How performing arts training can help anyone become a better listener, overcome uncertainty, and bolster confidence. No acting dreams necessary.
Despite the blockbuster films, our binge-worthy TV shows, and sold-out Broadway shows that saturate our social psyche, when someone announces they plan on taking an acting class, the response can often be,
“Couldn’t you do something more useful with your time?”
In fact, training in any aspect of the performing arts can be some of the best way to spend your time. Acting classes can help anyone become a better listener, overcome uncertainty, and bolster confidence.
Whether you are looking to be a working actor, get over a fear of public speaking, or a way of connecting to clients or patients on a more personal level, acting classes are immeasurably helpful. Performing arts training can help anyone in any facet of life.
Sidney Eden, author of the book, Acting for Non-Actors, highlights the importance of anyone in participating in acting classes, no matter their background:
“[It’s] not about becoming an actor, it’s about learning from acting techniques in order to better present yourself and prosper in today’s world – no matter your age or origin.”
For so many people – actors and non-actors alike – a major challenge to overcome when communicating with others is being able to get out of their own heads. Many acting techniques focus on how to be active and present in the moment, truly listening to others as opposed to merely waiting to speak.
“When we’re in our own heads, we aren’t truly present. We might be hearing the other person, but we aren’t listening,” says Actors Training Center Founder and Executive Director, Carole Dibo. “Listening and responding appropriately in the moment is how we communicate honestly and genuinely."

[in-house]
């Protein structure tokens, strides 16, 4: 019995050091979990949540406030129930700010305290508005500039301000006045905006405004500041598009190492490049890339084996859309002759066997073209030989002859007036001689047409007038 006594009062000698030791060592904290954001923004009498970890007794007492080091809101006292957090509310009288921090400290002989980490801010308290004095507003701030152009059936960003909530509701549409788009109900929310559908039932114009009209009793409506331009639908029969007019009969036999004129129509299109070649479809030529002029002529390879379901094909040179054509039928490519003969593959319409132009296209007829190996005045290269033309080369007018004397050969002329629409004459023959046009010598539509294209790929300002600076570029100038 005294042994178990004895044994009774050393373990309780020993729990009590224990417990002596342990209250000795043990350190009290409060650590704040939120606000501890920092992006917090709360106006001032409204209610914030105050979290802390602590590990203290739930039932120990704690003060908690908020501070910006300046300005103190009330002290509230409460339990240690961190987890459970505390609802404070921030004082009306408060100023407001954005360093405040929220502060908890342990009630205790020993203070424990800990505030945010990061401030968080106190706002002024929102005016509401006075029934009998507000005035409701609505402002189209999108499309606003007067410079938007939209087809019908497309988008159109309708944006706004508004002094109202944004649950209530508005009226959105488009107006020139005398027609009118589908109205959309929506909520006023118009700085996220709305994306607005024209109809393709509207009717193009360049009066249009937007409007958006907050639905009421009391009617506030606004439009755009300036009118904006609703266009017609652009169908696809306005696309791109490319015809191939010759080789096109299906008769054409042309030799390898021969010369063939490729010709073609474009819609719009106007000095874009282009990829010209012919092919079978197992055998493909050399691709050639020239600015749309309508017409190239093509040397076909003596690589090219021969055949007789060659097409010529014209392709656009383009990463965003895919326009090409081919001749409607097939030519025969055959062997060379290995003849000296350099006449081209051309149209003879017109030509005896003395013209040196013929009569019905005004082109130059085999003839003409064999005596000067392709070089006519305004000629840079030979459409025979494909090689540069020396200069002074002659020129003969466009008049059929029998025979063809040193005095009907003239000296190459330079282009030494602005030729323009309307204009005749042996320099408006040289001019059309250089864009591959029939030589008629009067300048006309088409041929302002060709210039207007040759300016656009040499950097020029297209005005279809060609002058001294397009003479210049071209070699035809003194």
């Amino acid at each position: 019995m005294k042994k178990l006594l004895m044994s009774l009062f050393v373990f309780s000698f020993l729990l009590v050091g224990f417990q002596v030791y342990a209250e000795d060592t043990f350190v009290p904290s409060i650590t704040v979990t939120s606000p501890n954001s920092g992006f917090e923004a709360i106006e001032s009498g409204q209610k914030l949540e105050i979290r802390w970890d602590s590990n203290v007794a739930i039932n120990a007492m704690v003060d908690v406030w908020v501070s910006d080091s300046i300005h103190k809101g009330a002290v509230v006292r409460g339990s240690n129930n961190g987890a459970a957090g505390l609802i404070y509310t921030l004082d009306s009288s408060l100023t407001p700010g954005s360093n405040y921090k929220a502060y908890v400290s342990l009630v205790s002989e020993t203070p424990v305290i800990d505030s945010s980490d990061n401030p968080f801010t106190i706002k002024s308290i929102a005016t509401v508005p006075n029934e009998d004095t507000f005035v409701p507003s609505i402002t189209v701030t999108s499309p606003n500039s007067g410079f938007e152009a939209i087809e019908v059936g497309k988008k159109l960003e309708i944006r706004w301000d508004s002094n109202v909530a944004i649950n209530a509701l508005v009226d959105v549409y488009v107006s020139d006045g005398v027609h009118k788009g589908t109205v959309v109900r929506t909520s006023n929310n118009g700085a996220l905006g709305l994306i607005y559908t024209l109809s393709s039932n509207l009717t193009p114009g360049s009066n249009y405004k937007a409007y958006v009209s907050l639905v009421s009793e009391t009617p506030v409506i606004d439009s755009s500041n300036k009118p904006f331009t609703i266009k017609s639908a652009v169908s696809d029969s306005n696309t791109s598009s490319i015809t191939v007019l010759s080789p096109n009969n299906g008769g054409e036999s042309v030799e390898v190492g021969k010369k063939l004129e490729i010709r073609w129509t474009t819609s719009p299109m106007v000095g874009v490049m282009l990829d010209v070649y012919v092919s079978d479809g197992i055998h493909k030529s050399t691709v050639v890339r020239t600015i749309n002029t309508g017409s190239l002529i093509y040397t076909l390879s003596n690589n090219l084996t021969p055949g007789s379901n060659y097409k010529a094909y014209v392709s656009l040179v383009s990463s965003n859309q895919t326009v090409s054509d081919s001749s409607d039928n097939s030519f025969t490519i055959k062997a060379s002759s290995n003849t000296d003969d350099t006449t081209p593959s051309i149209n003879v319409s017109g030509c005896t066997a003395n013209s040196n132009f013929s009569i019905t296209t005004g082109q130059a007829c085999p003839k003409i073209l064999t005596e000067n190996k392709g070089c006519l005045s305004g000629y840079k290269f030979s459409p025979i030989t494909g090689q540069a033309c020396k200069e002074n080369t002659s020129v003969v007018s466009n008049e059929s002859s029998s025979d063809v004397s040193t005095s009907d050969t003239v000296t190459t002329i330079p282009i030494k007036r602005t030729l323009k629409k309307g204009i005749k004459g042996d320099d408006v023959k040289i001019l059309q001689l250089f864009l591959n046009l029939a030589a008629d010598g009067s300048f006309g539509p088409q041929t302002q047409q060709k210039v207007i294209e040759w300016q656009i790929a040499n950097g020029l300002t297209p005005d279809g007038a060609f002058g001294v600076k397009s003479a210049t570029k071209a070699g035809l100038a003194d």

When you do the work of peeling back the veil of self-consciousness, it becomes easier to truly listen to another person and communicate from a place of honesty and understanding. Think about how you communicate with your partner, your friends, your family: How would a moment be impacted if you gave your biases a backseat, and focused on actively listening?
Example: A: “I am angry that you didn’t do the dishes like I asked.”
B: “I didn’t do the task you asked me to do. I understand why this would make you upset.”
Improvisation has its own take on listening and encouraging collaboration with a partner. One of the tent poles of improvisation technique is the concept of “Yes, and…” This ideology means that whatever is presented by Person A is immediately agreed upon by Person B and then expanded on with another idea. In this way, Person A’s idea is heard, accepted, and celebrated by Person B who then builds on the initial idea before contributing something of their own.
This concept of “Yes, and…” can be applied to the boardroom as much as the rehearsal room. How could a manager use the “Yes, and…” tactic to make their employee’s ideas feel heard and understand, while contributing ideas of their own?